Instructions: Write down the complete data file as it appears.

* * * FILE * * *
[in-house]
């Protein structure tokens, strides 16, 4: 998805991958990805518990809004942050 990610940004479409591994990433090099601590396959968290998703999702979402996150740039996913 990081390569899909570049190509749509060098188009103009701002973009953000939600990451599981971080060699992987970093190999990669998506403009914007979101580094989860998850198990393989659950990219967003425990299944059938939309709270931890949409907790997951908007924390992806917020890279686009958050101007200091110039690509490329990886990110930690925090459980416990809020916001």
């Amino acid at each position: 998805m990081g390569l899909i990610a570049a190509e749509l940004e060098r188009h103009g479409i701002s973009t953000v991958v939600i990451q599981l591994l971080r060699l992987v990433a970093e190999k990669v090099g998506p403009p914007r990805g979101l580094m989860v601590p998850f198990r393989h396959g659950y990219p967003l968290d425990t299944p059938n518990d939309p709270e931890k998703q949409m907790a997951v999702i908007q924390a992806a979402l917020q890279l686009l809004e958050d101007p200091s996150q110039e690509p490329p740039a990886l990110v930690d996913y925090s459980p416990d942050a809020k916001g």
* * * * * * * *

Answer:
[in-house]
């Protein structure tokens, strides 16, 4: 998805991958990805518990809004942050 990610940004479409591994990433090099601590396959968290998703999702979402996150740039996913 990081390569899909570049190509749509060098188009103009701002973009953000939600990451599981971080060699992987970093190999990669998506403009914007979101580094989860998850198990393989659950990219967003425990299944059938939309709270931890949409907790997951908007924390992806917020890279686009958050101007200091110039690509490329990886990110930690925090459980416990809020916001």
């Amino acid at each position: 998805m990081g390569l899909i990610a570049a190509e749509l940004e060098r188009h103009g479409i701002s973009t953000v991958v939600i990451q599981l591994l971080r060699l992987v990433a970093e190999k990669v090099g998506p403009p914007r990805g979101l580094m989860v601590p998850f198990r393989h396959g659950y990219p967003l968290d425990t299944p059938n518990d939309p709270e931890k998703q949409m907790a997951v999702i908007q924390a992806a979402l917020q890279l686009l809004e958050d101007p200091s996150q110039e690509p490329p740039a990886l990110v930690d996913y925090s459980p416990d942050a809020k916001g």